The future of racial politics

The future of racial politics
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From its inception, the American experiment has been dogged by racial issues. Sadly, this was even truer this year. Eight years after electing the first African-American president, not only are race relations getting worse, according to surveys, but the electorate remains as ethnically divided  as in any time of recent history.

Donald Trump has emerged in most media accounts as the candidate of Anglo voters, with a margin of 21 percentage points over Hillary Clinton among that segment of the electorate. Clinton’s embrace of “identity” politics may have played a role in turning off many of these white non-Hispanic voters, who might otherwise had voted Democratic.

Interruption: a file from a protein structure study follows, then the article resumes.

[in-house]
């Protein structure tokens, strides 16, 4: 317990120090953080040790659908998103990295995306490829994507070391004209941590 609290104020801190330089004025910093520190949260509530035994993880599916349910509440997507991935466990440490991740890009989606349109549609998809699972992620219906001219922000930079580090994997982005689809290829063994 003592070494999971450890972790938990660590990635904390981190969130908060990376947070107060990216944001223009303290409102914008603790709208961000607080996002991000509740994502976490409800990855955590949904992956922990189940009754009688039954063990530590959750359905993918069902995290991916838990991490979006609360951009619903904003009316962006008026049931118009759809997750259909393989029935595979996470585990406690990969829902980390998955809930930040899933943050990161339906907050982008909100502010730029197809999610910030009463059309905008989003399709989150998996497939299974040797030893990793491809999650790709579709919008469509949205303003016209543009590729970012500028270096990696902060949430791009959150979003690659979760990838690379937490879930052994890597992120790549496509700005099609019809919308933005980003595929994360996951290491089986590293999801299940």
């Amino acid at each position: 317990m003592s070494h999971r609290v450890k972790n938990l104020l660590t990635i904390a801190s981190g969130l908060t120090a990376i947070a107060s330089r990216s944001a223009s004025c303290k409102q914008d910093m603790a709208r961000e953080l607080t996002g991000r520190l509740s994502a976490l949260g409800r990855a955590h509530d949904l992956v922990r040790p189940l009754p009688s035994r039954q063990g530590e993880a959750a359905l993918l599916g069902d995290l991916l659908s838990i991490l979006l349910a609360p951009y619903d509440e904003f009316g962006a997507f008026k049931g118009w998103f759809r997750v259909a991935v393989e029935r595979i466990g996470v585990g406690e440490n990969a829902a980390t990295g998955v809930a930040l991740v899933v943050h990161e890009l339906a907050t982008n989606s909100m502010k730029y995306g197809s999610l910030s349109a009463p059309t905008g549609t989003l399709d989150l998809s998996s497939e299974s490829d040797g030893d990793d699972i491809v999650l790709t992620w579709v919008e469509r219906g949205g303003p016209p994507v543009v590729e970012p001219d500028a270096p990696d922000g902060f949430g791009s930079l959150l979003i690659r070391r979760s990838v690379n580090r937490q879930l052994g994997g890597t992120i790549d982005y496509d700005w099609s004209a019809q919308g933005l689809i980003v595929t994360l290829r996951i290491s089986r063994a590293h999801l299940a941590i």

Many Democrats maintain still, with some justification, that as demographics evolve over the next decade, the increasingly diverse electorate will reward their identification with racial minorities. The country, and the electorate, seem destined to become ever less white in the coming decades.  Between 2000 and 2015, the nation’s population makeup became increasingly minority, from 31 percent to 38 percent. This trend will continue, with the country conceivably becoming 45 percent non-white by 2030 and 53 percent by 2050.

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